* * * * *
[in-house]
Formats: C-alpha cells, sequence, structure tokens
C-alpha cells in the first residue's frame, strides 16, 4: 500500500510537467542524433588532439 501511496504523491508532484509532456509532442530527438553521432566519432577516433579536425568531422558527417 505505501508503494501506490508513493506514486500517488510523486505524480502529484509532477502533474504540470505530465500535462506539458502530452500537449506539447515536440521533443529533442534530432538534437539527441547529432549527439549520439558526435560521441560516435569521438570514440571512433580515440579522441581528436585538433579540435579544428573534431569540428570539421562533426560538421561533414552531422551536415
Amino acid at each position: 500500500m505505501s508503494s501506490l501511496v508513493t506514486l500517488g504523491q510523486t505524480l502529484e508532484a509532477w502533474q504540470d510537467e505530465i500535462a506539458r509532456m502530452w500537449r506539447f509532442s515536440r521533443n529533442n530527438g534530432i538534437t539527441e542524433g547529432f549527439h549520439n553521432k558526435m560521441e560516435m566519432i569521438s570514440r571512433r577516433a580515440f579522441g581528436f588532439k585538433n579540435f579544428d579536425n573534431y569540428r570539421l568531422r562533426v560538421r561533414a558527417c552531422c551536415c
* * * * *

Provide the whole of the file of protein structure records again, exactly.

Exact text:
[in-house]
Formats: C-alpha cells, sequence, structure tokens
C-alpha cells in the first residue's frame, strides 16, 4: 500500500510537467542524433588532439 501511496504523491508532484509532456509532442530527438553521432566519432577516433579536425568531422558527417 505505501508503494501506490508513493506514486500517488510523486505524480502529484509532477502533474504540470505530465500535462506539458502530452500537449506539447515536440521533443529533442534530432538534437539527441547529432549527439549520439558526435560521441560516435569521438570514440571512433580515440579522441581528436585538433579540435579544428573534431569540428570539421562533426560538421561533414552531422551536415
Amino acid at each position: 500500500m505505501s508503494s501506490l501511496v508513493t506514486l500517488g504523491q510523486t505524480l502529484e508532484a509532477w502533474q504540470d510537467e505530465i500535462a506539458r509532456m502530452w500537449r506539447f509532442s515536440r521533443n529533442n530527438g534530432i538534437t539527441e542524433g547529432f549527439h549520439n553521432k558526435m560521441e560516435m566519432i569521438s570514440r571512433r577516433a580515440f579522441g581528436f588532439k585538433n579540435f579544428d579536425n573534431y569540428r570539421l568531422r562533426v560538421r561533414a558527417c552531422c551536415c